Jeroen De Vries, a Dutch Navy general practitioner, said
he wasn’t sure what he would be doing ashore. He said he
would count on his broad training to keep him flexible.
“We’re jacks of all trades,” Templeton said.
Hospital Corpsman 2nd Class Steve Heiss, a U.S.
Navy medic, amended the sentiment somewhat.
“We all feed off each other,” he said. “Everyone has
a specialty. Everyone learns off each other.”
They would have to. Despite being the third major
medical mission to Latin America in two years,
Kearsarge’s deployment was still very much a learning experience at all levels.
For the Pentagon, Chief of Naval Operations Adm.
Gary Roughead and the staff of the new U.S. Fourth
Fleet, it was a chance to see if “soft power” can actually
work to improve U.S. national security. For Ponds, the
mission was a communications trial. For Damstra, the
chief surgeon, it was test of planning skills. For the medical personnel on the front line, it would be all about
improvisation in the face of big unknowns. And for Capt.
Walter Towns, Kearsarge’s new skipper, the mission was
an exercise in human resources management.
On the morning of Aug. 11, Towns sat down in his
spacious (for a warship) office to talk about the challenges of a new command. He had taken over Kearsarge
just two days prior to its leaving Norfolk for Continuing
Promise. He said his training had prepared him well.
Besides, he was no stranger to LHDs, having served on
one as operations officer.
“What’s unique is who we have onboard,” he said,
referring to the diverse humanitarian staff.
But learning to accommodate — and work with —
doctors, engineers and assorted civilians is critical to
emerging missions in an unstable world, Towns said.
And what better place to do it than aboard a big floating box that exists to carry big groups of people
between two points, and deliver them from ship to
shore safely and efficiently.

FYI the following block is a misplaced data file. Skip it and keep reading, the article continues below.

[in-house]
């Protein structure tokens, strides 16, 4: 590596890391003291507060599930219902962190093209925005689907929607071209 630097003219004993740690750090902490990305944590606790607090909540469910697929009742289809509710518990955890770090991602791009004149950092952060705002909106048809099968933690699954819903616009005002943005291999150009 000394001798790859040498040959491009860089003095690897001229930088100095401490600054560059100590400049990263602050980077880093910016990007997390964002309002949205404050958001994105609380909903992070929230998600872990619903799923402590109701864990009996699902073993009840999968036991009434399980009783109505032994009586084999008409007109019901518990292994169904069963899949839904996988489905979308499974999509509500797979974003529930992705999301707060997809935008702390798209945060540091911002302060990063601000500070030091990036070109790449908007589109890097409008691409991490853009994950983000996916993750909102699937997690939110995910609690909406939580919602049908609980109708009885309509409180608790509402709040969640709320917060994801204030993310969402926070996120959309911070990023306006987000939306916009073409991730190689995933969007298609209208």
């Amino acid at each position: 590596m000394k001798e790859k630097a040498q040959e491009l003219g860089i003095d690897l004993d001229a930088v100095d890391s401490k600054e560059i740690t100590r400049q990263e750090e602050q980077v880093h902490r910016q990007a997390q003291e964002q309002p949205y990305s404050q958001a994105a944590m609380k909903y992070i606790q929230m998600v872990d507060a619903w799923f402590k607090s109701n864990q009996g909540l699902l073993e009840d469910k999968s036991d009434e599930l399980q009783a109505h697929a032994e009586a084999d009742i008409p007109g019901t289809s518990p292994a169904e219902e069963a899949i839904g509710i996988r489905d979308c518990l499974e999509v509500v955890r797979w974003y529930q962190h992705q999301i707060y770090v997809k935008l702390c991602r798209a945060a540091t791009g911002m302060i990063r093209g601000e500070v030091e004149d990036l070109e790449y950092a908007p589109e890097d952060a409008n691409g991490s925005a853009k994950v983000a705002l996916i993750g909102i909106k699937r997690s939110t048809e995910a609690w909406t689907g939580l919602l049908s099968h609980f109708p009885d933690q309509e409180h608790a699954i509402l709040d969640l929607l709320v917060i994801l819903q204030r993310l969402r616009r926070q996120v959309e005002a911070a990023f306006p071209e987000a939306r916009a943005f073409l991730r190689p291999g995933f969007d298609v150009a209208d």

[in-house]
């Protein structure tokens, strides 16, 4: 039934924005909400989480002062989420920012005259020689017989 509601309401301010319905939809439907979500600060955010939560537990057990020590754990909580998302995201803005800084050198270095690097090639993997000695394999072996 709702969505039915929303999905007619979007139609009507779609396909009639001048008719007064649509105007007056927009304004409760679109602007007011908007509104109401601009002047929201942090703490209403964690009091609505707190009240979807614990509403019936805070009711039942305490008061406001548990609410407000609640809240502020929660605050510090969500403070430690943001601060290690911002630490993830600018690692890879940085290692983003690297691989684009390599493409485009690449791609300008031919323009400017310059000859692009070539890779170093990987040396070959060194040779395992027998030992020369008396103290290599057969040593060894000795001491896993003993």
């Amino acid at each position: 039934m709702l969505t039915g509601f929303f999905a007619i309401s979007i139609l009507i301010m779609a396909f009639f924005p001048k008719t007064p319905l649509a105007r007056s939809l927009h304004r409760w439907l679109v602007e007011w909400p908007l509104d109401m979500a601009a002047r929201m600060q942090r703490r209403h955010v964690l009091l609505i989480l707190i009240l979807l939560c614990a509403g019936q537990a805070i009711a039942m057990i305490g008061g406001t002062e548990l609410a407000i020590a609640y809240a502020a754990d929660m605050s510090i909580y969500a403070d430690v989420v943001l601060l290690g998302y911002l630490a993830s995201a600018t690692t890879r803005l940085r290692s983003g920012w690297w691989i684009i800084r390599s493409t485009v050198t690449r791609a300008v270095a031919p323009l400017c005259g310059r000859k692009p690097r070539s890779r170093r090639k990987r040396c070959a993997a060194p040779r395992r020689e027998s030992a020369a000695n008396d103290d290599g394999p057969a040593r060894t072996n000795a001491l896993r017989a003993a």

Setting Up in Puerto Cabezas
Aug. 12 was the big day. Landing craft laden with construction material backed out of Kearsarge’s well deck
and chugged toward shore. Marine Corps CH-53E and
Navy MH-60S helicopters spun up from the flight
deck. Doctors and nurses waited along the ramp leading to the flight deck, deaf underneath their ear protectors and segmented “cranium” helmets.
By sea and by air, 100 humanitarians landed in
Puerto Cabezas in the early morning hours. While
Seabees convoyed out to construction sites with
Nicaraguan police escorts, the medicos piled into a
school bus for the short ride to the local high school,
which would double as the central health clinic for the
next two weeks.
Cmdr. Brian Alexander, an optometrist from Portsmouth
Naval Hospital, checks on Ches Lacallo after surgery to
remove an abnormal growth from his right eye aboard
Kearsarge. Kearsarge is the primary platform for the
Caribbean phase of Continuing Promise, an equal-partnership mission involving the United States, Canada,
the Netherlands, Brazil, Nicaragua, Panama, Colombia,
Dominican Republic, Trinidad and Tobago and Guyana.
Navy Lt. Cmdr. Sugat Patel, from Portsmouth Naval
Medical Center, was in charge of the clinic. He raced
between classrooms as, inside, specialists set up stations
for optometry, dentistry, surgical consulting, medicine
distribution and general care. Each station was supposed
to have an interpreter, but there weren’t always enough to
go around, so “terps” were always on their feet, running
to fill any gaps. By noon, everyone was drenched in sweat.
Hundreds of patients were lined up outside, corralled by Nicaraguan soldiers. Soon the Kearsarge
people had settled into a steady rhythm, seeing patients at
a combined rate of around one per minute. Among the
patients were Lizzie Mae Morris, her two children and
aged mother. Morris said her eyes had been bothering
her. She had been waiting for more than five hours for
her consultation, but was still quite chipper.
“I’m glad,” she said in nearly perfect English. “This
is a very nice service. Sometimes we need medicine
and cannot get any.”
Day one ended at 3 p.m. Patel gathered his people,
congratulated them, and counted heads for the ride back
to the landing zone.
“Things are going well,” he said.
There would be setbacks. Maintenance problems with
helicopters and landing craft, interpreter shortages and
growing skepticism about the mission’s intentions in the
regional press would complicate Continuing Promise in
the coming days. But on day one, there had been no
major disasters, and some 300 Nicaraguans were slightly
better off, and certainly more favorable toward Americans
and their allies than they were before. ■